A Crowd-Pleaser, a Moonwalk, and a Stunning "Enigma": the Ashton Celebration Opens
I and II
This year—the centenary of the birth of Frederick Ashton as well as that of George Balanchine—the Lincoln Center Festival (in consultation with dance producer David Eden) has organized an Ashton celebration for two weeks at the Met. During this first week, the programs will be shared among The Joffrey Ballet of Chicago, the Birmingham Royal Ballet from England, and the K-Ballet Company from Japan, each of which will present works from its Ashton repertory, under the batons of each company’s respective conductors. (Next week will be given over to The Royal Ballet.) It’s a lovely idea, and familiar, too, as the Kennedy Center organized a similar venture recently with several U.S. companies on behalf of Balanchine.
Frederick Ashton was a genius, without question; however, his work is not everyone’s cup of tea. Happily for me, it is mine, with watercress sandwiches and scones lathered in Devonshire cream. Of the four ballets on this opening program, all of which I first saw with their original casts, and two of which I’ve seen with several casts from both sides of the Atlantic, it seems to me that “Monotones II,” for three (to use Arlene Croce’s excellent word) saltimbanques, who seem to be spelling out a hymn to purity with their bodies on a rivulet of the Milky Way, is among the great works of abstract art from the 20th century, in any medium: worthy to be set beside a canvas by Mondrian or a sculpture by Brancusi. “Enigma Variations,” a demi-caractère epic of Edwardian sensibility, with classical underpinnings, about the interior life of an artist in his garden on an autumn afternoon, is among the greatest ballets in history. “Monotones I,” for a trio of terrestrials whose reference point is a sun that, although invisible to the audience, clearly dwarfs them, is the product of a master craftsman who understands how what can be seen testifies to what can’t: frequently beautiful, often surprising, an enticement to the eye on multiple viewings. “Rhapsody”, a chamber ballet for 14, in which a handsome interloper invades a court, overtakes it by dint of sheer bravura, and gets the queen, too, was made as a star vehicle for Mikhail Baryshnikov. While not top-drawer Ashton, it roused the audience on Tuesday more than his masterpieces. “Enigma Variations” was politely applauded; the reception for “Rhapsody” was tumultuous. It’s not the way I would want things to be, but one can’t legislate people’s responses in the theater, even when one’s heart is breaking over the crowd’s choice.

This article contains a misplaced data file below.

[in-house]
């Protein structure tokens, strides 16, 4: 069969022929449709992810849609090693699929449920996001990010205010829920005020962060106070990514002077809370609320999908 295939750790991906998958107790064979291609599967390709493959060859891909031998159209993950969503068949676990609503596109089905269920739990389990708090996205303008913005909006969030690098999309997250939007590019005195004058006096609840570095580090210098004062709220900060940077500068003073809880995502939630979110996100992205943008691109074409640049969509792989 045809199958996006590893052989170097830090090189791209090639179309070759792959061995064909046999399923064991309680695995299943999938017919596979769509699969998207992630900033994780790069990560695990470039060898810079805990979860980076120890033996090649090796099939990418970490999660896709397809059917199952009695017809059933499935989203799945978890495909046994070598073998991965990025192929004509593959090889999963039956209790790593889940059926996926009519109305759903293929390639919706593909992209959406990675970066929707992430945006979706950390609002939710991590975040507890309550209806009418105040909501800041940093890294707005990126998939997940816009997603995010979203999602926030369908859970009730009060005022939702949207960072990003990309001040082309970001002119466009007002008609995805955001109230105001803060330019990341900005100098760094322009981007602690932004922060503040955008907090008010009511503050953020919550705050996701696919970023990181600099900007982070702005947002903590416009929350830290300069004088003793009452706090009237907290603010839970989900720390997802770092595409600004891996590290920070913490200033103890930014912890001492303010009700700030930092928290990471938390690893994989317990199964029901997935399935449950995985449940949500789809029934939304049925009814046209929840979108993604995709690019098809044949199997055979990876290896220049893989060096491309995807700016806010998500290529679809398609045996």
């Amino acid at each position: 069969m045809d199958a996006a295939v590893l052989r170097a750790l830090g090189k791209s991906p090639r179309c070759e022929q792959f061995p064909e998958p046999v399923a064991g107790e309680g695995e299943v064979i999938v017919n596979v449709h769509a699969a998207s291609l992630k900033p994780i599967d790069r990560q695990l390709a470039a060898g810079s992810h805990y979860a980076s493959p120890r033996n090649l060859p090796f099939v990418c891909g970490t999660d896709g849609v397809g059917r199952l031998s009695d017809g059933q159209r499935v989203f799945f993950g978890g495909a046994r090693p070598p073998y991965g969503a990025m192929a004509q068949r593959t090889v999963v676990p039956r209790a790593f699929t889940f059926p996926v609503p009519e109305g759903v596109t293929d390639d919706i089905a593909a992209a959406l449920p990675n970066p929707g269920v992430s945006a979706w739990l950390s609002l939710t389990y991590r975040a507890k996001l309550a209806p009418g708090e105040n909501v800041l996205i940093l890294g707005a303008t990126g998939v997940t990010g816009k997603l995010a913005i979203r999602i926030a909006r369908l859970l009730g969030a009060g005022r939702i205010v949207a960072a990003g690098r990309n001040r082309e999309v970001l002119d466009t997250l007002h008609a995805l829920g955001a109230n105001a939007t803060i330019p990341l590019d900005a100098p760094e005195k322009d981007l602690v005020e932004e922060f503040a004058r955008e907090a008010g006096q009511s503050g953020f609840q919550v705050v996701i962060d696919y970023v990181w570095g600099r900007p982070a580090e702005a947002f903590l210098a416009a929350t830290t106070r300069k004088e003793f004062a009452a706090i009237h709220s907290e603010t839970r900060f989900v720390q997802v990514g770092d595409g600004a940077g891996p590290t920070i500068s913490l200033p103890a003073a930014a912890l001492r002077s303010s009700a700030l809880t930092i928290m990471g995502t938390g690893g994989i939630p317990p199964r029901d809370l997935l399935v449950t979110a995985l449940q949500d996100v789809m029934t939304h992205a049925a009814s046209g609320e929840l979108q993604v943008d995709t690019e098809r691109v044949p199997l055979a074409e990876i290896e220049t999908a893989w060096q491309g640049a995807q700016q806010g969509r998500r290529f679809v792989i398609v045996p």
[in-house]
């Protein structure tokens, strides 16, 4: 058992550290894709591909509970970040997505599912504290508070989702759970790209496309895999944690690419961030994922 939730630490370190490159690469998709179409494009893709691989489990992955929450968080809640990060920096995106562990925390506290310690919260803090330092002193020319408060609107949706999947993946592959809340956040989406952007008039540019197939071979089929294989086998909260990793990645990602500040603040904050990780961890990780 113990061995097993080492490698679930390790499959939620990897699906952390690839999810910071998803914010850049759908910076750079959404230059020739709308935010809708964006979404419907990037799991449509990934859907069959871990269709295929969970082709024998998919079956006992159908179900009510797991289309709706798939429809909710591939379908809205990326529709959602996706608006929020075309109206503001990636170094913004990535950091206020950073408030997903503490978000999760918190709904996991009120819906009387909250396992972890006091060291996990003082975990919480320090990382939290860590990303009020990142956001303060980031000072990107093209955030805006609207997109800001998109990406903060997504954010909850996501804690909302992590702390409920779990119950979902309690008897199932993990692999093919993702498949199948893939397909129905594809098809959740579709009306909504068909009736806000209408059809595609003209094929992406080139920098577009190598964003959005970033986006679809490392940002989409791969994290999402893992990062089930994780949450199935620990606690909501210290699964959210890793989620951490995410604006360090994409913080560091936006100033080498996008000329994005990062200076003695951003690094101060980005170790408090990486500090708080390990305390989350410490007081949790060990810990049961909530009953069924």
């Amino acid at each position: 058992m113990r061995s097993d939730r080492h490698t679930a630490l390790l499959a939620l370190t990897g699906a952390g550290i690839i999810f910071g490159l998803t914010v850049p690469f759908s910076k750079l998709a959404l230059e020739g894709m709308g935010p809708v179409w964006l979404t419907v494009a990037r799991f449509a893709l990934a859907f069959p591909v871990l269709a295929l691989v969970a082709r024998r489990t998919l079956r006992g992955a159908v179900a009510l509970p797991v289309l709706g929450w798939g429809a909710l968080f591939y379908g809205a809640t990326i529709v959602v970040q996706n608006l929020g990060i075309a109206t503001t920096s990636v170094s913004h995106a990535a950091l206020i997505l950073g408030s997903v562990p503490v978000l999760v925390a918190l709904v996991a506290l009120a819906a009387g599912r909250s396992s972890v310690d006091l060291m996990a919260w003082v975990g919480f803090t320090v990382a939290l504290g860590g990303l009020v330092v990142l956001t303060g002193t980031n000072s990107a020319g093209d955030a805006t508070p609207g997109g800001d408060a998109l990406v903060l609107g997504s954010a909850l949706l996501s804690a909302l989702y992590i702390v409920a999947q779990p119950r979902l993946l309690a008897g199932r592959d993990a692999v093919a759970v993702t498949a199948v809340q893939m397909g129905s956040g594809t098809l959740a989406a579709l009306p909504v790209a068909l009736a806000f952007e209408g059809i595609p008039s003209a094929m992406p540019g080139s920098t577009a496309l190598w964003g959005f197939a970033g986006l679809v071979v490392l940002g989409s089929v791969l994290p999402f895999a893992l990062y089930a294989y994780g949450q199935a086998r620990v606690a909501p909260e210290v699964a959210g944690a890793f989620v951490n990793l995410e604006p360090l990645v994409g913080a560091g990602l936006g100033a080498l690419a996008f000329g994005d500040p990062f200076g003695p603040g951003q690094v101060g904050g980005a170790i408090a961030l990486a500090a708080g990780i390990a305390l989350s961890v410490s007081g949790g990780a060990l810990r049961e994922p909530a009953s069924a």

To begin with the crowd-pleaser: Set to Sergei Rachmaninoff’s “Rhapsody on a Theme of Paganini” and loosely inspired by the plan for a Paganini ballet by Michel Fokine to the same music, “Rhapsody” was made for six corps de ballet couples, the ballerina Lesley Collier, and Royal Ballet guest artist Baryshnikov, who was apparently unhappy with the work. According to Julie Kavanagh, one of Ashton’s biographers (“Secret Muses”), Baryshnikov felt that the choreography, which identifies the male lead with Paganini (including a moment where he mimes playing a violin), merely summarized his own Soviet virtuosity while keeping him (literally) isolated on stage from the other British dancers, whose traditions and style he had sought out Ashton to learn. Still, as Ashton realized, virtuosity has a charisma independent even of the superstar who embodied it, and he put it to cunning use in a state-occasion ballet, conservative to a fault, that was dedicated to Queen Elizabeth and whose première was attended by the entire royal family. The ballet opens with a solo for the male lead that is full of flying steps, brings on the six women as a setting for the star, then couples them with the six men. Eventually, the ballerina is introduced to the stage in an entrance that is meant to recall Aurora’s in the “Rose Adagio,” and, as the male lead stands upstage, watching, she is sequentially partnered by the corps men, as Aurora is partnered by her suitors. The star finally approaches her, and the stage clears for them to dance an adagio that features some Soviet-style lifts, delicately ornamented by the ballerina with flourishes for the arms and a becoming plastique in the body. The third movement, a feverish conclusion, begins with the male corps testing out air turns and other virtuosic elements of the classical lexicon. The ballerina joins them, the star returns, the corps women return. One sees many steps, much port de bras, relatively few images: the world here is more social than poetic. Like Rachmaninoff’s expansion of Paganini’s theme, the choreography is full of brilliance, although, unlike Rachmaninoff’s Paganini, the high spirits in the dancing contain an element of obligation. There was no sense of ceremonial duty in the Tuesday performances, though. Tetsuya Kumakawa, the founder of K-Ballet and a former Royal Ballet principal, is a good dancer in a role for a nonpareil; however, he, his ballerina—former Royal principal Viviana Durante—and his company performed “Rhapsody” with blazing commitment and attention to detail, and their vigor and obvious absorption struck a chord throughout the house.